One consequence of Maryland now having a Republican governor, Larry Hogan, is that a topic once confined to the political closet is now out in the open and subject to discussion — gerrymandering. This is a healthy development in the state's politics.

The practice of drawing convoluted election district boundaries to lend political advantage to one candidate or party has long favored the Democrats in this state. With Hogan in the governor's mansion for at least the next four years, and perhaps eight, it is not surprising that Democrats — who may now see the momentum shifting toward a more fair redistricting — are willing to join the discussion.


How bad is gerrymandering in Maryland? Google "Maryland's 3rd congressional district," currently represented by U.S. Rep. John Sarbanes, and check out the map of this political construct, which meanders among four counties between Annapolis and Pikesville. Any claim that this splatter-shaped district is in any way compact or representative of a contiguous community is preposterous.

Much the same is true of the legislative districts that send lawmakers to Annapolis. Here, the tug-of-war is not only between Democrats and Republicans, but between legislators from Baltimore City and its suburbs who seek to safeguard their leverage in the General Assembly.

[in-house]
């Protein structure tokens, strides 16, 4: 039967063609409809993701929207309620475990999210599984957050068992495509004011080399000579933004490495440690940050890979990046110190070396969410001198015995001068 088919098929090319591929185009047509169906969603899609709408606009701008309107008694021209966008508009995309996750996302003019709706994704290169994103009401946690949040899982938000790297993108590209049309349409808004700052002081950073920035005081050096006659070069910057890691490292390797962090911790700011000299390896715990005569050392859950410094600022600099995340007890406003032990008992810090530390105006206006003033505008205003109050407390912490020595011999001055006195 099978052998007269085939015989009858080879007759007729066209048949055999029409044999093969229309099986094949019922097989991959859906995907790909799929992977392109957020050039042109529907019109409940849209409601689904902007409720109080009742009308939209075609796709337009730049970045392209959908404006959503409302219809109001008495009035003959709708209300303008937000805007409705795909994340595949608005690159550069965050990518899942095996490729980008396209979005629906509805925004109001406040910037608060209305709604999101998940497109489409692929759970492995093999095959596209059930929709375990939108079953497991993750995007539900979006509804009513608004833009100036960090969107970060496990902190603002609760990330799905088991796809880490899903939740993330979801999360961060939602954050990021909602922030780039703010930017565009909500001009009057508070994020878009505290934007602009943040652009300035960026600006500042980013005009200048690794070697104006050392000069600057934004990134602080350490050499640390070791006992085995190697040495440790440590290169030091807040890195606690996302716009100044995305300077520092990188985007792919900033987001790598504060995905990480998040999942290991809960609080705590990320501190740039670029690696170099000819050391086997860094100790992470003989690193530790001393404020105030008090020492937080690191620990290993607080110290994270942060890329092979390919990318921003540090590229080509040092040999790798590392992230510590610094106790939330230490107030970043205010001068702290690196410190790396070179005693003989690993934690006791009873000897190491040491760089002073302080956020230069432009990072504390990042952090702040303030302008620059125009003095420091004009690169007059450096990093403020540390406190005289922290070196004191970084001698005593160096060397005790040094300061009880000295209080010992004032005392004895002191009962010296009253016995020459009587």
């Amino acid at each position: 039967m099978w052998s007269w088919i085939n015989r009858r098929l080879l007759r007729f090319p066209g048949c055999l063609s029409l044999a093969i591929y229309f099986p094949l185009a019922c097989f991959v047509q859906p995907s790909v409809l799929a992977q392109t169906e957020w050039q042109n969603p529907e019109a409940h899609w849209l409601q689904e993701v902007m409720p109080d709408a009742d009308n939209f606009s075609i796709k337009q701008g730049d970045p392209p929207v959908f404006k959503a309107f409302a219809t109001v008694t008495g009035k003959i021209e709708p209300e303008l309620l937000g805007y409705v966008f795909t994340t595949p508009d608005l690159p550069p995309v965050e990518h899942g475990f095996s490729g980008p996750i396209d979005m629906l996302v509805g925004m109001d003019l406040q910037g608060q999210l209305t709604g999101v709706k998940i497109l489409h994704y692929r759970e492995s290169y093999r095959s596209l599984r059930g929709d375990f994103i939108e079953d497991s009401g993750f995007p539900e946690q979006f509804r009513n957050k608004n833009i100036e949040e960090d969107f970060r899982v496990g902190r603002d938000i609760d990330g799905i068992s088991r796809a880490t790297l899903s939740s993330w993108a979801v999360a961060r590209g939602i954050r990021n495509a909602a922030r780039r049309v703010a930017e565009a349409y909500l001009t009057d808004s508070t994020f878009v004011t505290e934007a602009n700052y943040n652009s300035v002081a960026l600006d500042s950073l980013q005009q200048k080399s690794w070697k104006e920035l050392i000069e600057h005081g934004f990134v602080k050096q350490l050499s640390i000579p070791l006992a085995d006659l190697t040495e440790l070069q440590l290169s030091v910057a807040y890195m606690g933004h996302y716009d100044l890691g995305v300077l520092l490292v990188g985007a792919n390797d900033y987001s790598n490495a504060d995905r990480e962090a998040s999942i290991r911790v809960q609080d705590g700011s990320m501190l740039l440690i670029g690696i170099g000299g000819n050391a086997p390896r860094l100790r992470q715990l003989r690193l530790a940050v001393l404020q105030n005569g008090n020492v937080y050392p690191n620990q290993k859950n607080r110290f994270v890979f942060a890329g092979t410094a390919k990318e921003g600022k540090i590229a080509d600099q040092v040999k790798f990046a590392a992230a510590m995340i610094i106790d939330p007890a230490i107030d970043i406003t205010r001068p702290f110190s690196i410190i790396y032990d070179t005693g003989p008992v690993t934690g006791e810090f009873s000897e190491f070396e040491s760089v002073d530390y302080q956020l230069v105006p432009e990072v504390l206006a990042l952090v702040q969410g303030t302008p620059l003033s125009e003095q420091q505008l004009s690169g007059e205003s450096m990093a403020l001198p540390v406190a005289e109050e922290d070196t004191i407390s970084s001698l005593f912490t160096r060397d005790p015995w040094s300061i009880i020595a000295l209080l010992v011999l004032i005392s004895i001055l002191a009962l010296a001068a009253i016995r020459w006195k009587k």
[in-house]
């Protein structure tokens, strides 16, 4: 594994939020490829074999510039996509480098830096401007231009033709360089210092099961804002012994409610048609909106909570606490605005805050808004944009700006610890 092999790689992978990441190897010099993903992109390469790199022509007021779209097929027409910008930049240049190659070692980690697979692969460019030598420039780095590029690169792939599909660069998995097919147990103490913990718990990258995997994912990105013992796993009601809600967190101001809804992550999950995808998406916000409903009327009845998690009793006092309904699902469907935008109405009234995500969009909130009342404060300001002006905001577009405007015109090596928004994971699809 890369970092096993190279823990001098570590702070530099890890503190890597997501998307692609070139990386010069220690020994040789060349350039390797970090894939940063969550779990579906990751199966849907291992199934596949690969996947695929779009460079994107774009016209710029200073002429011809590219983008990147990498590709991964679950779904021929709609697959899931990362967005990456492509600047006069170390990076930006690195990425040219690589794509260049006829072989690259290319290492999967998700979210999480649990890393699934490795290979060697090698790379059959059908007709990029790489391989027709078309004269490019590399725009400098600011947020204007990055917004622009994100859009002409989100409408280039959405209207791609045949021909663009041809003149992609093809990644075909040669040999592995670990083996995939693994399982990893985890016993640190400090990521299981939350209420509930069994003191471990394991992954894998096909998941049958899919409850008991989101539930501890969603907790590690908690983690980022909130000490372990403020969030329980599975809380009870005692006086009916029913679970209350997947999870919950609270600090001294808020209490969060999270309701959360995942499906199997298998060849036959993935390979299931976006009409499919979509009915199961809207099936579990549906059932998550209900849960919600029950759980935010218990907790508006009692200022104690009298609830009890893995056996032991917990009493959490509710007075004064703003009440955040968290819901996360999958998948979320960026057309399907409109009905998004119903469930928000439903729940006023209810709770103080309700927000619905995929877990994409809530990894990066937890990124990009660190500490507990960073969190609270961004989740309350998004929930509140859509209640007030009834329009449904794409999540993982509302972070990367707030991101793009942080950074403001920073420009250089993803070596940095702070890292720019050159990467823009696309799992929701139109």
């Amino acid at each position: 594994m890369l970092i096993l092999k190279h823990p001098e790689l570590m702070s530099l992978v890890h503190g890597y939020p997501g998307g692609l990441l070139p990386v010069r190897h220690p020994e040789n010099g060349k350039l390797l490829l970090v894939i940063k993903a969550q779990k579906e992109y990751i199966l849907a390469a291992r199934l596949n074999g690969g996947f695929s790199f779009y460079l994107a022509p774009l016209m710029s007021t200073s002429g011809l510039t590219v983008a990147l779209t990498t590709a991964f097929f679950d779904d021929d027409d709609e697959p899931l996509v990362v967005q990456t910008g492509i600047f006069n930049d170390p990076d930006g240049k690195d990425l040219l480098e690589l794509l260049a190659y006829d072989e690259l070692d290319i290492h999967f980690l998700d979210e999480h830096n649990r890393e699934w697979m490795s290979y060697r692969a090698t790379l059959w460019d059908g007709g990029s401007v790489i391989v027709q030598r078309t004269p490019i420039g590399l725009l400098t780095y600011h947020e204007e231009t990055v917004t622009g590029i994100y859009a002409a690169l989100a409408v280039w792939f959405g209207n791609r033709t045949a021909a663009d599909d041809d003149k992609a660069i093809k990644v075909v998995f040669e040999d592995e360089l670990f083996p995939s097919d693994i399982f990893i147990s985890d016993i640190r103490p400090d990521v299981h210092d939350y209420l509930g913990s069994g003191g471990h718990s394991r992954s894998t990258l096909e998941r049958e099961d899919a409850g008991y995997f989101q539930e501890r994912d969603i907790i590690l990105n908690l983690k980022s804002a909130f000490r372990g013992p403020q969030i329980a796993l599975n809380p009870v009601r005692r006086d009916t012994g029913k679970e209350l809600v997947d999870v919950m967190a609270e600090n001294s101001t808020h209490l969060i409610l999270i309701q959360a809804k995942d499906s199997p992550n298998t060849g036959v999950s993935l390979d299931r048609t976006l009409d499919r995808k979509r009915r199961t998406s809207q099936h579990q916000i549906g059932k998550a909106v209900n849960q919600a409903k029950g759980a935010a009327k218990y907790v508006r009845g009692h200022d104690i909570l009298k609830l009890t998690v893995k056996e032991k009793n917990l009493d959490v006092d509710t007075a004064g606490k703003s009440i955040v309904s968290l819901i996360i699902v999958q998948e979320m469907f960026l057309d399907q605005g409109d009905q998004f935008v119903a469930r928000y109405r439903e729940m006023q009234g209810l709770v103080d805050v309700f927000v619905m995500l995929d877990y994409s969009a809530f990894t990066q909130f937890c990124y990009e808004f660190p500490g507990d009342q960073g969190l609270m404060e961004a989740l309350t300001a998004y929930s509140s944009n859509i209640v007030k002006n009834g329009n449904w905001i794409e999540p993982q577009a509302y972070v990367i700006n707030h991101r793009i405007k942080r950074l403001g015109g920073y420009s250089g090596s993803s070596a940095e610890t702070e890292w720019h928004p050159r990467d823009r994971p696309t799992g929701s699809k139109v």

Districts are redrawn every 10 years, coinciding with the national census, to reflect population changes. Redrawing legislative districts is a process involving both the governor and the General Assembly and it would be naive to expect to keep politics out of the process.

Nevertheless, at least six proposals have emerged to make substantive changes in the system. All of them involve introducing an independent bi-partisan or non-partisan panel or oversight agency to ensure geographical compactness. The proposals come from Republicans and at least one Democrat. Meanwhile, Hogan said he will appoint a commission to study the way the state conducts redistricting. All of this is encouraging.

"To the victor go the spoils" and "our opponents do it to us" are the usual arguments behind penciling the boundaries of election districts to engineer a political advantage — scooping up supporters here or corraling non-supporters over there. The beneficiaries of these arguments are, of course, those who hold the political power, not those who vote them into office. Voters here deserve better.

"We have some of the most gerrymandered districts in the country. This is not a distinction we should be proud of," Hogan said in his State of the State address.

He's right. Marylanders, both Democratic and Republican, have every right to be indignant over the blatant political self-interest on display in the boundaries of our election districts. Any effort at reforming this is welcome.